Last year was hard and exhausting for everyone. That’s why when I was able to visit South Korea in December, I didn’t want to stress myself with too much planning.
I knew which cities I wanted to visit but I didn’t plan how long I’d be staying or even where I’d stay.
It was one of the very few spontaneous trips I’ve ever been on.
Originally, I planned to head up north again after my time in Jeju and Busan. However an increase in Covid cases, meant more restrictions in Seoul. As a result, I was looking into an alternative destination.
Few travel blogs mentioned Gyeongju, the old capital of the Silla kingdom. Silla along with Baekje and Goguryeo, formed the Three Kingdoms of Korea. I have to confess I’m not very knowledgeable when it comes to Korean history but I’m curious. A UNESCO World Heritage site like Gyeongju seemed perfect to complement the hikes, food markets and walks I’ve experienced in South Korea.
I chose to stay in the south of the city centre where most of the historical sites are. It is slightly detached from the centre and looks very different. I felt like travelling back in time. The area was a hanok village in a way. It was quiet and serene, a real glimpse into ancient art and history.
I don’t think I have the words to express how I felt in Gyeongju. Instead, I’m sharing with you what to do and what to see via my lens, the lens of my phone to be more accurate.
Take it slow & soak up the vibes of Gyeongju
This is probably the highlight of my visit to Gyeongju, partly because I didn’t expect this part of the city to be boosting with cafes, restaurants and so much life.
My day would start by checking out some of the landmarks then I’d walk aimlessly just to admire the buildings, street art and to watch young couples queuing for food or tarot readings as you do.
If you’ve scrolled so far, thank you. I hope you enjoyed this photo essay. A lot of us can only virtually travel at the moment by looking at travel videos, photos and blogs. I hope these photos would cheer you up.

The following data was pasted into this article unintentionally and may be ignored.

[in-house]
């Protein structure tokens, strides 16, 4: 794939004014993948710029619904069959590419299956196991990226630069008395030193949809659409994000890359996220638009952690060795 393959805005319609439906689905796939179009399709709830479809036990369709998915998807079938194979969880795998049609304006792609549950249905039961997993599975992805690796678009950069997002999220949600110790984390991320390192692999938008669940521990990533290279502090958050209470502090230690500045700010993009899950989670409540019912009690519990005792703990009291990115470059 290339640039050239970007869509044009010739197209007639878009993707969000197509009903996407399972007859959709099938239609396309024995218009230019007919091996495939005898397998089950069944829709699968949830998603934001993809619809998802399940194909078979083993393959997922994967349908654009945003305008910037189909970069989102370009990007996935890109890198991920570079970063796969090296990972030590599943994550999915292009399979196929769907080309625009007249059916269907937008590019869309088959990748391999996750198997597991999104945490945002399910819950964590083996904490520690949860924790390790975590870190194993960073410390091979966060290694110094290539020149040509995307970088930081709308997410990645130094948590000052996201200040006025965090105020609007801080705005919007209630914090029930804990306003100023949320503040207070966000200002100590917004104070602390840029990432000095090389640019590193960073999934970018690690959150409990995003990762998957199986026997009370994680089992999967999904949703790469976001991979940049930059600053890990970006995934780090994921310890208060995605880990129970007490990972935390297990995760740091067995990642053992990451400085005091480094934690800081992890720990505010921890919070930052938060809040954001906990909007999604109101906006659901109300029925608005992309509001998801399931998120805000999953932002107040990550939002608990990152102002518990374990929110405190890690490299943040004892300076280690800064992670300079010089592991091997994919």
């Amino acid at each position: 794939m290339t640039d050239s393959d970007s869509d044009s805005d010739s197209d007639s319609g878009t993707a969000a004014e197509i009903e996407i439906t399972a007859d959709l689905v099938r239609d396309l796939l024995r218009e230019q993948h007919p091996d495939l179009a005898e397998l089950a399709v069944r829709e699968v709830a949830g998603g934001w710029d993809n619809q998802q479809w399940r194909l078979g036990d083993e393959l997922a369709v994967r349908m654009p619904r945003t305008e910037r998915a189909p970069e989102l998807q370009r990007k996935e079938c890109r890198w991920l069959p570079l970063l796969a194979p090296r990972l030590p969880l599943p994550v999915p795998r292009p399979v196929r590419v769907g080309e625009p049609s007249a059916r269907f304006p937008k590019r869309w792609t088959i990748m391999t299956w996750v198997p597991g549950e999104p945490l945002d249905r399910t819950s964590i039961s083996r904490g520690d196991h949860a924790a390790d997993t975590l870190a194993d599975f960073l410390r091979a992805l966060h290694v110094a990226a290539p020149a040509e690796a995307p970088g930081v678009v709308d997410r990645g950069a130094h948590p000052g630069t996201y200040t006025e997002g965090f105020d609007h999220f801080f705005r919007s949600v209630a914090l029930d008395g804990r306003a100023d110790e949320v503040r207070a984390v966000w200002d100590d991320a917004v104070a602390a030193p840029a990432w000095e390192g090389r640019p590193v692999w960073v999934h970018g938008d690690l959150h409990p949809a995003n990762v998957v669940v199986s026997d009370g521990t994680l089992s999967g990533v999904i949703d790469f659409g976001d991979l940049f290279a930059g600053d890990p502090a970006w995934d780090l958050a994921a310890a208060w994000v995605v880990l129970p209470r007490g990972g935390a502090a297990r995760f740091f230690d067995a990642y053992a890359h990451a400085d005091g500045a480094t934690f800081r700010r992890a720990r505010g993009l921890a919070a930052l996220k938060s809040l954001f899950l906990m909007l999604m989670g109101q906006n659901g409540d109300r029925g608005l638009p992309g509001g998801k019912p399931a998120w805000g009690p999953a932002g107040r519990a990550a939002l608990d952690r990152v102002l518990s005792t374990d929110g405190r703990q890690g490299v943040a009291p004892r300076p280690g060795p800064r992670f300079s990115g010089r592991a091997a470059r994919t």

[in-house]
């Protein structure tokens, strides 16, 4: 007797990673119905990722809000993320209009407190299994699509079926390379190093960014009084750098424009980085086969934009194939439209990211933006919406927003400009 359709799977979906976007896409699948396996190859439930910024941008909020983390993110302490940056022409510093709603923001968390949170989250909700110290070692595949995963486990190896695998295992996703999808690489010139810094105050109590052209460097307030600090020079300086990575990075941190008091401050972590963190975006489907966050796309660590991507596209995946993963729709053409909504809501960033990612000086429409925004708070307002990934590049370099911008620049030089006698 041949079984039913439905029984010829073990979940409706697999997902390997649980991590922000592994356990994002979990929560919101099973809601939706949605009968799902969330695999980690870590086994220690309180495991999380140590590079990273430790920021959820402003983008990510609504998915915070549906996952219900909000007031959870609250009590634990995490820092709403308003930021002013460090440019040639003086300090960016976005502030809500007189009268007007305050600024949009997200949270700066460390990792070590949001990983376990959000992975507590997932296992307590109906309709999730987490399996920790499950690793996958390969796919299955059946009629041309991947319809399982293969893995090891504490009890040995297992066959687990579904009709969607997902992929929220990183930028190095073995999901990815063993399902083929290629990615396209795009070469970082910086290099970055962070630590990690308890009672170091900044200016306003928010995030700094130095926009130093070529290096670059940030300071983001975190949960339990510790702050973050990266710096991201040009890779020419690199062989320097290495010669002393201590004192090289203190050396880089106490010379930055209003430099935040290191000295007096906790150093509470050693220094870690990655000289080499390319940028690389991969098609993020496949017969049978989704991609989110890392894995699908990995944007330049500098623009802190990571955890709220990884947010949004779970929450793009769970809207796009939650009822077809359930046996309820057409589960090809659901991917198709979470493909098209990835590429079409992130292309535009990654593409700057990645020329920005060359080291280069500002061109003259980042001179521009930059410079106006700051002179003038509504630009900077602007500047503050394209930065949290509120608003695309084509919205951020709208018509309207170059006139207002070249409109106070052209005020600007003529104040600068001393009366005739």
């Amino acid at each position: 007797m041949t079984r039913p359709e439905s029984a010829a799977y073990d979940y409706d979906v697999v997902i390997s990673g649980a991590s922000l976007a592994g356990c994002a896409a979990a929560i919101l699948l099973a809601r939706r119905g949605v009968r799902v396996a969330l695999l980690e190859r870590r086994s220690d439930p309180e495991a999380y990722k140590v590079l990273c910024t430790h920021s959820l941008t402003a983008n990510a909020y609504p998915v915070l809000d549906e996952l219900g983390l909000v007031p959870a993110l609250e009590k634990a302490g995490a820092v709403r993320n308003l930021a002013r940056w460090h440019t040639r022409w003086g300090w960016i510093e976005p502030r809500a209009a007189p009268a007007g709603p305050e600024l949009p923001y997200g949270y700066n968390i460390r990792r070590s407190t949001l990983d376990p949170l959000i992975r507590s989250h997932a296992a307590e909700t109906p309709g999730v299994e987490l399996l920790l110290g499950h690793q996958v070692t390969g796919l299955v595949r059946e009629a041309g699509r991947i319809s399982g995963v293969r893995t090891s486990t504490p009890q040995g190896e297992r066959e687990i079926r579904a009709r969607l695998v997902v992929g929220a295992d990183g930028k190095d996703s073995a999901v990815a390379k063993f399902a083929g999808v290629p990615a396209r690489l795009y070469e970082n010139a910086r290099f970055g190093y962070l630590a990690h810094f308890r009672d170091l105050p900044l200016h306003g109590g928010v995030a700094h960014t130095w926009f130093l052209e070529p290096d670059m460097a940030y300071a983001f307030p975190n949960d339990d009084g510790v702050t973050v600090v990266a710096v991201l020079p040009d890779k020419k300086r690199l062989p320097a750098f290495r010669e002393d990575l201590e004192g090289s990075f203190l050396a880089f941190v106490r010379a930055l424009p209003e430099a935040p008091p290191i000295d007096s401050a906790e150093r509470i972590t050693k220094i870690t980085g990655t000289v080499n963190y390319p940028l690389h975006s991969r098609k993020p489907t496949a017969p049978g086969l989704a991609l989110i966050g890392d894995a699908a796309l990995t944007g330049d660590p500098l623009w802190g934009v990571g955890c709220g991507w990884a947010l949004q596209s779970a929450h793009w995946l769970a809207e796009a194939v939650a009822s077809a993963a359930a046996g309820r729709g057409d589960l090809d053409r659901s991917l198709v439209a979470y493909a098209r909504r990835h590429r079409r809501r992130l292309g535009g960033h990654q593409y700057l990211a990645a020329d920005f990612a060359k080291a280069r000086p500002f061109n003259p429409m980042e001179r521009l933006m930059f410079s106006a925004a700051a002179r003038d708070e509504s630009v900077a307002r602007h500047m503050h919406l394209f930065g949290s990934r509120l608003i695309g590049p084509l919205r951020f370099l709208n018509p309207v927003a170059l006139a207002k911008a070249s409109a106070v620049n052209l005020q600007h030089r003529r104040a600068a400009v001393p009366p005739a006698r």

It is not surprise that Gyeongju is called the museum without walls. Just like a museum, there’s so much to learn in this city. It is like taking a trip back in time to relive in the Silla period. And just like a museum, you need to slow down, take your time and pay attention to the details.
Over the past 8 years or so, I travel during Christmas time through the new year, usually to faraway destinations.
December 2017, I went to Sri Lanka. It was my first time in the country and my first time in Southeast Asia. I did the more or less classic itinerary, starting from Colombo to Sigiriya, then down to Kandy, Hill Country, Yala national park and ending my trip in beautiful Galle.
In Sigiriya, I hiked the Sigiriya rock, I saw temples in Kandy, elephants in Yala and enjoyed the sea at Galle.
One thing was consistent throughout the trip: Tuk-tuks. They were everyone. According to this article published on the UN environment website in 2019, There are around one million tuk-tuks in Sri Lanka loved (maybe?) and used by locals and visitors alike.
Here’s a little confession: I’ve never been in a tuk-tuk, not in Sri Lanka, not anywhere else. I was travelling Sri Lanka by car. But this didn’t stop me from noticing the tuk-tuks.
I was on foot outside my guesthouse the first time I noticed the funny slogan on the back of the tuk-tuk. I took a photo to share on Instagram. Then I saw another and another…Before I knew it, I was playing a game of spot the tuk-tuks. That’s how I ended up with this selection of photos I’m sharing with you.
Like all of my travel photos, these bring good memories back and make me smile. Now that I’m older and with some more trips under my belt, I would’ve done things differently in Sri Lanka. I would’ve ride tuk-tuks and embraced more of the country’s chaos.
Writing about travel while under lockdown is making me beyond grateful. I'm grateful I explored the world when it was possible. I'm glad I stepped outside of my comfort zone and let my curiosity lead the way. Life is unpredictable. Who would've predicted that we would spend months at home unable to leave our own houses. Stay safe everyone! Here's to a better times when we can travel and ride tuk-tuks again.